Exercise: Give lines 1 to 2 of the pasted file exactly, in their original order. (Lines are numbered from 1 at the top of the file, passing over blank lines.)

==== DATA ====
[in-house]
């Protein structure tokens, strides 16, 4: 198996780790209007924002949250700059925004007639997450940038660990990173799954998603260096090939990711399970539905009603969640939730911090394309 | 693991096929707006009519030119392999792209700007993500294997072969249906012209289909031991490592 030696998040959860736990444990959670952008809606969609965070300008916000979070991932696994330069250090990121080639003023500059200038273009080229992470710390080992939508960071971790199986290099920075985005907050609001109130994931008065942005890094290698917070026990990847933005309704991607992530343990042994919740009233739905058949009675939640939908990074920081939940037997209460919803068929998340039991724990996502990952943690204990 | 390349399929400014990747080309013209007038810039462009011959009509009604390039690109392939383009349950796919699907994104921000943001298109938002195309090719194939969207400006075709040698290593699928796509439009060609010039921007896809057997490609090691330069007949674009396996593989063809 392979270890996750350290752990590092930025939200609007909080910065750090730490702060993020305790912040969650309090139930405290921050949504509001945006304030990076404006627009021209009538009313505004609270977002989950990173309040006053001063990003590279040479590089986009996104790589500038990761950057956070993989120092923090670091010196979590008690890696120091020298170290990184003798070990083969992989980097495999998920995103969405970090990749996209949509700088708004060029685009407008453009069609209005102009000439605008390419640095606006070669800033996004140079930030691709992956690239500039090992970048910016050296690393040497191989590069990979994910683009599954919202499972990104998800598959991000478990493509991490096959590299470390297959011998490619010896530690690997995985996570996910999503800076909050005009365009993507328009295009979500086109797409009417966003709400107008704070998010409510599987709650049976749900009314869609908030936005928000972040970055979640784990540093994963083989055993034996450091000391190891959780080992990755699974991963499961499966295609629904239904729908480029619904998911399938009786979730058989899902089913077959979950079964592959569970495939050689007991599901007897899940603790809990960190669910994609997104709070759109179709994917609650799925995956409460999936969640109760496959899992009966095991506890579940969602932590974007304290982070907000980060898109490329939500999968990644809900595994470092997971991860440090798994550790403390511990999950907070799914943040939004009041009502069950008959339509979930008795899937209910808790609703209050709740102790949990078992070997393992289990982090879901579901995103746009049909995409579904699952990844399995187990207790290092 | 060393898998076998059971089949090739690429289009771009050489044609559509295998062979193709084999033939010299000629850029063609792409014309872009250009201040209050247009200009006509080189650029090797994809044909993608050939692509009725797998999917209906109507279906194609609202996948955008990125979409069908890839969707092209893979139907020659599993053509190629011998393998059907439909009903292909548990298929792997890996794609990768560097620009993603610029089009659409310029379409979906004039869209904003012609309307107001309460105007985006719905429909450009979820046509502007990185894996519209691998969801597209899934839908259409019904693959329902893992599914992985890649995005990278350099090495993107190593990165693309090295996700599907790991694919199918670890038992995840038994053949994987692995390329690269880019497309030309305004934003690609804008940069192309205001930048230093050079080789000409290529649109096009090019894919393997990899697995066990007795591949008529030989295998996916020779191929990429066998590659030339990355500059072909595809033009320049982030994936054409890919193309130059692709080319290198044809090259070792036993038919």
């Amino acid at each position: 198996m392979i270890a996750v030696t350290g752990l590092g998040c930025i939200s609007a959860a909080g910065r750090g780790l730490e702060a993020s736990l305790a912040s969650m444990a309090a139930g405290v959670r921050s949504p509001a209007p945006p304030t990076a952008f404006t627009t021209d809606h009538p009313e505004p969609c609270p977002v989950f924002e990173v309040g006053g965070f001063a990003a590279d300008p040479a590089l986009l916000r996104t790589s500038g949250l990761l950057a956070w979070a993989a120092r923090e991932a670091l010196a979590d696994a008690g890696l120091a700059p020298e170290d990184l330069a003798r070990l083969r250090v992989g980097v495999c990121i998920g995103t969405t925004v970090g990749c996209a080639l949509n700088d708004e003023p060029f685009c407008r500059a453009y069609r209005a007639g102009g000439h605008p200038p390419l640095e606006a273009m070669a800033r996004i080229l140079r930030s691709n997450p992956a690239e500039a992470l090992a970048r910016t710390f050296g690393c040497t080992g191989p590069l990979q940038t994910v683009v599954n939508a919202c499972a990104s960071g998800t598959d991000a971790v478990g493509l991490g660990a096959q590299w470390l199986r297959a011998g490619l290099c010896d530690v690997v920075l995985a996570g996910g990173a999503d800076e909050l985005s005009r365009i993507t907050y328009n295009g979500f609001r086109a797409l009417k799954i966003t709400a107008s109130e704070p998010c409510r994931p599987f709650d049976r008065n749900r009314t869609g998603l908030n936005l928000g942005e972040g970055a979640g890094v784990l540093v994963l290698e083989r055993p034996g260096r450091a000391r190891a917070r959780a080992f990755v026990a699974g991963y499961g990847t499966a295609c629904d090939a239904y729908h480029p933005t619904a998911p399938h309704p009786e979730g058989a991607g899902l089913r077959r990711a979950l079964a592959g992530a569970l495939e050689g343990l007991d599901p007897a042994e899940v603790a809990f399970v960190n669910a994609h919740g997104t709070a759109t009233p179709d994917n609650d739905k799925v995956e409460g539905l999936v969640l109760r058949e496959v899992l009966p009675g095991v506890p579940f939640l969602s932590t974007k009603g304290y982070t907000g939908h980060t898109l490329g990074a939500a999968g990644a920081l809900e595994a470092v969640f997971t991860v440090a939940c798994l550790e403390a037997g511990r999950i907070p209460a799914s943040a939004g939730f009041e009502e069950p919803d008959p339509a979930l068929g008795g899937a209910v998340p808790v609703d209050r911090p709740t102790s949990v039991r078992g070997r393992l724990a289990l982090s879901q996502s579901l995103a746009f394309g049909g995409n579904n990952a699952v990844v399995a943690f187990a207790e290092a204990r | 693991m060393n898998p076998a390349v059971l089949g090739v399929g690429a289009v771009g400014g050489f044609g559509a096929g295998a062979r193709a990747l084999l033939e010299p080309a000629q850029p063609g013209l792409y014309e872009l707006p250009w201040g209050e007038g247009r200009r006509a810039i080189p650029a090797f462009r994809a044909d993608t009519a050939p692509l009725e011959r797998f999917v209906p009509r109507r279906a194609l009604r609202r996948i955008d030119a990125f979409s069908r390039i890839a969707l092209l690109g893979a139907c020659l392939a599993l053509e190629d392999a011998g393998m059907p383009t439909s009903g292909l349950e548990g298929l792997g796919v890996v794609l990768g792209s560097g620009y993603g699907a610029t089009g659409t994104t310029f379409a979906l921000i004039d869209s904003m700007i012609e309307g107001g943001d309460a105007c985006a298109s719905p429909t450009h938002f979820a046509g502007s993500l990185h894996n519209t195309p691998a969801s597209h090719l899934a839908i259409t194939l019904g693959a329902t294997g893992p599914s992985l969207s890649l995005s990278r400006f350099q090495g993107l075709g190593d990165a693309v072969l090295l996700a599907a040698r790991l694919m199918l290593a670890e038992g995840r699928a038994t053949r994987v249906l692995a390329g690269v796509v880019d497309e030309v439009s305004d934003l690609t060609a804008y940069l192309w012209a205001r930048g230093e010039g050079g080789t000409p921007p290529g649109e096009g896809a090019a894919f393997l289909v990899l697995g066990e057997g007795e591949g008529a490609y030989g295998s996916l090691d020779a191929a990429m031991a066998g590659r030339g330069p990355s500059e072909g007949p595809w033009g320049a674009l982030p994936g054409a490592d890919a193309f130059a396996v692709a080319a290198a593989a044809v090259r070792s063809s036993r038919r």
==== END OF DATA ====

[in-house]
């Protein structure tokens, strides 16, 4: 198996780790209007924002949250700059925004007639997450940038660990990173799954998603260096090939990711399970539905009603969640939730911090394309 | 693991096929707006009519030119392999792209700007993500294997072969249906012209289909031991490592 030696998040959860736990444990959670952008809606969609965070300008916000979070991932696994330069250090990121080639003023500059200038273009080229992470710390080992939508960071971790199986290099920075985005907050609001109130994931008065942005890094290698917070026990990847933005309704991607992530343990042994919740009233739905058949009675939640939908990074920081939940037997209460919803068929998340039991724990996502990952943690204990 | 390349399929400014990747080309013209007038810039462009011959009509009604390039690109392939383009349950796919699907994104921000943001298109938002195309090719194939969207400006075709040698290593699928796509439009060609010039921007896809057997490609090691330069007949674009396996593989063809 392979270890996750350290752990590092930025939200609007909080910065750090730490702060993020305790912040969650309090139930405290921050949504509001945006304030990076404006627009021209009538009313505004609270977002989950990173309040006053001063990003590279040479590089986009996104790589500038990761950057956070993989120092923090670091010196979590008690890696120091020298170290990184003798070990083969992989980097495999998920995103969405970090990749996209949509700088708004060029685009407008453009069609209005102009000439605008390419640095606006070669800033996004140079930030691709992956690239500039090992970048910016050296690393040497191989590069990979994910683009599954919202499972990104998800598959991000478990493509991490096959590299470390297959011998490619010896530690690997995985996570996910999503800076909050005009365009993507328009295009979500086109797409009417966003709400107008704070998010409510599987709650049976749900009314869609908030936005928000972040970055979640784990540093994963083989055993034996450091000391190891959780080992990755699974991963499961499966295609629904239904729908480029619904998911399938009786979730058989899902089913077959979950079964592959569970495939050689007991599901007897899940603790809990960190669910994609997104709070759109179709994917609650799925995956409460999936969640109760496959899992009966095991506890579940969602932590974007304290982070907000980060898109490329939500999968990644809900595994470092997971991860440090798994550790403390511990999950907070799914943040939004009041009502069950008959339509979930008795899937209910808790609703209050709740102790949990078992070997393992289990982090879901579901995103746009049909995409579904699952990844399995187990207790290092 | 060393898998076998059971089949090739690429289009771009050489044609559509295998062979193709084999033939010299000629850029063609792409014309872009250009201040209050247009200009006509080189650029090797994809044909993608050939692509009725797998999917209906109507279906194609609202996948955008990125979409069908890839969707092209893979139907020659599993053509190629011998393998059907439909009903292909548990298929792997890996794609990768560097620009993603610029089009659409310029379409979906004039869209904003012609309307107001309460105007985006719905429909450009979820046509502007990185894996519209691998969801597209899934839908259409019904693959329902893992599914992985890649995005990278350099090495993107190593990165693309090295996700599907790991694919199918670890038992995840038994053949994987692995390329690269880019497309030309305004934003690609804008940069192309205001930048230093050079080789000409290529649109096009090019894919393997990899697995066990007795591949008529030989295998996916020779191929990429066998590659030339990355500059072909595809033009320049982030994936054409890919193309130059692709080319290198044809090259070792036993038919």